IBM researchers develop 'instantaneous' multi-bit phase change memory

By Abhinav Lal | Updated 30 Jun 2011
IBM researchers develop 'instantaneous' multi-bit phase change memory

We just saw phase change semiconductor materials being used to develop memflector-based processors that can compute and store information simultaneously. Now IBM Research – Zurich has announced a new type of inexpensive and reliable universal non-volatile memory, called phase change memory (PCM). Shattering records, it supposedly reads and writes 100 times faster than conventional flash-based memory with a latency of 10 microseconds, and is also several of orders of magnitude more reliable, with 10 million estimated write-cycles.


Surprisingly, the technology behind phase change memory is not expensive, and can be commercially used for a variety of devices requiring storage and memory, from servers to tablets. It’s not going to be hitting markets very soon, with IBM stating the technology would enable “a paradigm shift for enterprise IT and storage systems, including cloud computing by 2016.” [RELATED_ARTICLE]

IBM’s phase-change memory is built using cells created from a special alloy, which can be electrically controlled into different physical states – crystalline with low resistance properties, amorphous with high resistance properties. Each alloy cell is capable of storing four data bits using different resistance levels, making it the first multi-bit phase-change memory with reliable retention – only single bit PCM was capable of this earlier.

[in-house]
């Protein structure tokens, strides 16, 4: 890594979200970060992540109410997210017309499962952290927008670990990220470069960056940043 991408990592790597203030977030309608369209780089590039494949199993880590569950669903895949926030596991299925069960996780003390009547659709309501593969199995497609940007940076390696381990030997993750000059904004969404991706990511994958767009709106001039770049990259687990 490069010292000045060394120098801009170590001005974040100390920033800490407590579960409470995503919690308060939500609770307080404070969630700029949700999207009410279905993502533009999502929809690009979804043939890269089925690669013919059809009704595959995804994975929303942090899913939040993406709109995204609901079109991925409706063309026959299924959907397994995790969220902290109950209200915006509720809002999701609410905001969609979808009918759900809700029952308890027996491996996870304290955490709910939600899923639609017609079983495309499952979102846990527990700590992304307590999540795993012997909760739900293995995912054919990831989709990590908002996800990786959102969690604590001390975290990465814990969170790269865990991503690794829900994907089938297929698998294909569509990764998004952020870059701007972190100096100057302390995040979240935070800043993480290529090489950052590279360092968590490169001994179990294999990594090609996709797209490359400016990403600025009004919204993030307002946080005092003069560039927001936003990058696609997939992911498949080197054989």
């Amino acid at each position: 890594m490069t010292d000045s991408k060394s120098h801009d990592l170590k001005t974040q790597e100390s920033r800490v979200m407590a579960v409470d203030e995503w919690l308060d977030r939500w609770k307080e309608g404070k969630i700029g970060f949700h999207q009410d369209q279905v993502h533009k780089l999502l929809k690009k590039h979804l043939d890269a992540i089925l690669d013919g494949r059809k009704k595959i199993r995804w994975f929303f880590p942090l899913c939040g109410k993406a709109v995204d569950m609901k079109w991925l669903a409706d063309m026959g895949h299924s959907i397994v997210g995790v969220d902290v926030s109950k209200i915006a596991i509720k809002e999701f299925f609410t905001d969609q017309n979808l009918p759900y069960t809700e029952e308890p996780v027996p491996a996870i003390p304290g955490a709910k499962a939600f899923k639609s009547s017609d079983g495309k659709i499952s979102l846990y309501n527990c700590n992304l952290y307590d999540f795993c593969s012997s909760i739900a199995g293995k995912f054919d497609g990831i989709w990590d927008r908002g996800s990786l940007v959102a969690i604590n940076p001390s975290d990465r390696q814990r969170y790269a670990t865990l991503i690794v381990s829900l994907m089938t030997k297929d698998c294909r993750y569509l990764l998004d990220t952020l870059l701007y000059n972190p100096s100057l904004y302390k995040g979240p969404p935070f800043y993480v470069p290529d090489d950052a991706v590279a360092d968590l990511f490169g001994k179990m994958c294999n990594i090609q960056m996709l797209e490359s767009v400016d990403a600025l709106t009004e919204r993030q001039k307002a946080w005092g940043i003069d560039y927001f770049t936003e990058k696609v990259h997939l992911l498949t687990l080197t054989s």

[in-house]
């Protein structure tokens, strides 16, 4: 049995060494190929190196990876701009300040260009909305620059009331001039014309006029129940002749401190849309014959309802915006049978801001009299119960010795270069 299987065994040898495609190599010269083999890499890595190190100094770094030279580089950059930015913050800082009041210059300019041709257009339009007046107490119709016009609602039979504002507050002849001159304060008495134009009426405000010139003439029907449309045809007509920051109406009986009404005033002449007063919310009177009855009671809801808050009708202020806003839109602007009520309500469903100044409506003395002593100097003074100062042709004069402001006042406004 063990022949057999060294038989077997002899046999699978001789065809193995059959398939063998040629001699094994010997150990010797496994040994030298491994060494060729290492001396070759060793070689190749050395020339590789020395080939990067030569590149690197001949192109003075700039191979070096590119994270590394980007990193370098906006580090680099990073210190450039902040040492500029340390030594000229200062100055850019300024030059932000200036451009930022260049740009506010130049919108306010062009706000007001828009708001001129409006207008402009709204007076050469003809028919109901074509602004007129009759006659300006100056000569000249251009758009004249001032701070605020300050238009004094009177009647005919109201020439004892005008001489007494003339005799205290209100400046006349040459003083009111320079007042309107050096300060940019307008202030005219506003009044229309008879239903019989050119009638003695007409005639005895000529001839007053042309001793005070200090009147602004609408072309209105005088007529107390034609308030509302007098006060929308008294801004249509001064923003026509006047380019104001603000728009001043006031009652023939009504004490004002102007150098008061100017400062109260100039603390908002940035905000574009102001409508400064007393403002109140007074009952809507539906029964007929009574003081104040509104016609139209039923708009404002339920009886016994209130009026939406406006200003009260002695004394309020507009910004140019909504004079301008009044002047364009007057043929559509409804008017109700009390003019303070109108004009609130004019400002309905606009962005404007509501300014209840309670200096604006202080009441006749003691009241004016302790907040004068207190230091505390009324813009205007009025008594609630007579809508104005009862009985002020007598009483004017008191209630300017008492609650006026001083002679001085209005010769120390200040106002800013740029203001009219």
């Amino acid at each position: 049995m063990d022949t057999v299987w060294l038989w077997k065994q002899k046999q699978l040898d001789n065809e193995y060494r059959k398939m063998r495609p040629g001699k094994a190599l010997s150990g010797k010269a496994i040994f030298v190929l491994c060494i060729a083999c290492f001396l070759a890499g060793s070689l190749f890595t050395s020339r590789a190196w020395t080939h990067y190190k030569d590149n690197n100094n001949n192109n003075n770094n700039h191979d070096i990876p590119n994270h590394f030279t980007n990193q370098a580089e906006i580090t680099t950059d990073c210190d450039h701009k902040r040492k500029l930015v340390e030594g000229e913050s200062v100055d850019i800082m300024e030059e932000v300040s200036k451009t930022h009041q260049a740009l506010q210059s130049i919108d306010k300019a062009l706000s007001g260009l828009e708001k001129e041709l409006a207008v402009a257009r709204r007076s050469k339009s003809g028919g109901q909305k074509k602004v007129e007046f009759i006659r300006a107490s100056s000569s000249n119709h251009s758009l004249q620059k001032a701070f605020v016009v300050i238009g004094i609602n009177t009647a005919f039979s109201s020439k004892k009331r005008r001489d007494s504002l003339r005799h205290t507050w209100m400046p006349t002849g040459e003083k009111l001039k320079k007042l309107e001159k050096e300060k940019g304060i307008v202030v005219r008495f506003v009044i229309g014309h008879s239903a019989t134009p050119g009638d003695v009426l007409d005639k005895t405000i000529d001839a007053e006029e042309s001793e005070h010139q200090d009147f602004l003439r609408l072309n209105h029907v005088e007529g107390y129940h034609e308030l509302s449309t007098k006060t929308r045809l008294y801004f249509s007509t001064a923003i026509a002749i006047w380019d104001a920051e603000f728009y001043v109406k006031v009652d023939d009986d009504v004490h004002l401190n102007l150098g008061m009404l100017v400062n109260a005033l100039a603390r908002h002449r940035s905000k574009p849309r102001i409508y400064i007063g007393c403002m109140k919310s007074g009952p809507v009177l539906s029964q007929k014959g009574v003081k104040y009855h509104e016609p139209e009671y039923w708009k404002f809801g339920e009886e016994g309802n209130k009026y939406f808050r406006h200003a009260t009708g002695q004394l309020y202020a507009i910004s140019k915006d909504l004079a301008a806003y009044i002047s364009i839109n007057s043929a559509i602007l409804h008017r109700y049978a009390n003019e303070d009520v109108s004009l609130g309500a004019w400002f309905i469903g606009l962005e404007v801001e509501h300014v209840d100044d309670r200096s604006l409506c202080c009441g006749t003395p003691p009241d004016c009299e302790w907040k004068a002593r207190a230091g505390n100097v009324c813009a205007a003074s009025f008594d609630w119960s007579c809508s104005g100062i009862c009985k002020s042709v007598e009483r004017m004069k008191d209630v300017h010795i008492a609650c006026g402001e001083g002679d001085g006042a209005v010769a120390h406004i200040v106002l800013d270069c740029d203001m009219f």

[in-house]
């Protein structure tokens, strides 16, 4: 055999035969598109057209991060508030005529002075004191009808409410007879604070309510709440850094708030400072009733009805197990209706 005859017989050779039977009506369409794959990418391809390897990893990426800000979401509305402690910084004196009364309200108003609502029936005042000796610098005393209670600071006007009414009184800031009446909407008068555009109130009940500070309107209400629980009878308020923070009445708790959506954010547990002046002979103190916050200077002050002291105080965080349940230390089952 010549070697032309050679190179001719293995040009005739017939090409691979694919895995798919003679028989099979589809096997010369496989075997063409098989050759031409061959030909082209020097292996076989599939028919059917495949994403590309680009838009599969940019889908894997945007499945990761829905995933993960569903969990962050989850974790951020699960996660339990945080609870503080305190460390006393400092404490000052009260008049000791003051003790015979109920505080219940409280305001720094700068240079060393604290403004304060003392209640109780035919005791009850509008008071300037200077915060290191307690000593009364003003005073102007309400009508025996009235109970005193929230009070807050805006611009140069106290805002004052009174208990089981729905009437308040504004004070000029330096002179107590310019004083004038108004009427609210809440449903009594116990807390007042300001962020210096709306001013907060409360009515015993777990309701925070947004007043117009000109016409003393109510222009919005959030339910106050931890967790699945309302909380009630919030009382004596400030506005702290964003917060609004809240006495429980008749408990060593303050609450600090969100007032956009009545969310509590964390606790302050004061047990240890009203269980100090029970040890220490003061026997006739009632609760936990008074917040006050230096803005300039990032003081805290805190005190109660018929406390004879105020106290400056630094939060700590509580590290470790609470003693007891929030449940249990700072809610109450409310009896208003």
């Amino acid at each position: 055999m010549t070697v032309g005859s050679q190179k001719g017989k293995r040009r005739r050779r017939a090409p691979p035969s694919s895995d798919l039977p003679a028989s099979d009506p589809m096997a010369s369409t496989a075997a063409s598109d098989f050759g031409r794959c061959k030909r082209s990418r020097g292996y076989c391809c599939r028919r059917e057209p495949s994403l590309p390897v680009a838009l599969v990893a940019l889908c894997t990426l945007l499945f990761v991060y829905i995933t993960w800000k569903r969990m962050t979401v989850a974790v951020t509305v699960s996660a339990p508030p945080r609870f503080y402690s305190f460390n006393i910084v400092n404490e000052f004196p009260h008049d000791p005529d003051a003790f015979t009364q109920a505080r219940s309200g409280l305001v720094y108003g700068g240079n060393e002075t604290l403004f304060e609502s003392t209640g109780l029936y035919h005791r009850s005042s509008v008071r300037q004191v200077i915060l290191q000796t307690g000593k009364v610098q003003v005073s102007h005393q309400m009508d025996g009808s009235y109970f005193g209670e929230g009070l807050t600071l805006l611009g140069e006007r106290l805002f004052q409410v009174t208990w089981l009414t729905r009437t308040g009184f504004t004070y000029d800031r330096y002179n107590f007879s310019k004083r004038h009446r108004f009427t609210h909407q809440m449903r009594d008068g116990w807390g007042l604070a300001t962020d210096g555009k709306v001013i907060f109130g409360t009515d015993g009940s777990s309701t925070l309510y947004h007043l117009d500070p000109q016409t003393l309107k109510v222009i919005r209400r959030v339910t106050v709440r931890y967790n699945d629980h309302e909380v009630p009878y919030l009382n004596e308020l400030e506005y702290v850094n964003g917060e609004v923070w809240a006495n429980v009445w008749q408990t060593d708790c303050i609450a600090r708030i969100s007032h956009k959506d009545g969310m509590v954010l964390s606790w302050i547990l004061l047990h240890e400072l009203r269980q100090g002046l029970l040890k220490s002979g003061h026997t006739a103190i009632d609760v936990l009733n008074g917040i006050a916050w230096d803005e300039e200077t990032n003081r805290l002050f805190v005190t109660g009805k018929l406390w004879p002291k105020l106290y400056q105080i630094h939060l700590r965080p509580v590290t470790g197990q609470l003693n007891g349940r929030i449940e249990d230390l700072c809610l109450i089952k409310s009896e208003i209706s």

To be able to demonstrate the reliable read-out of data bits, IBM researchers had to counter resistance drift, and used an advanced modulation coding technique that is “inherently drift-tolerant.” They were able to long-term retention of bits stored in a sub-array of 200,000 cells of their PCM test chip, fabricated in 90-nanometer CMOS technology.

Abhinav Lal

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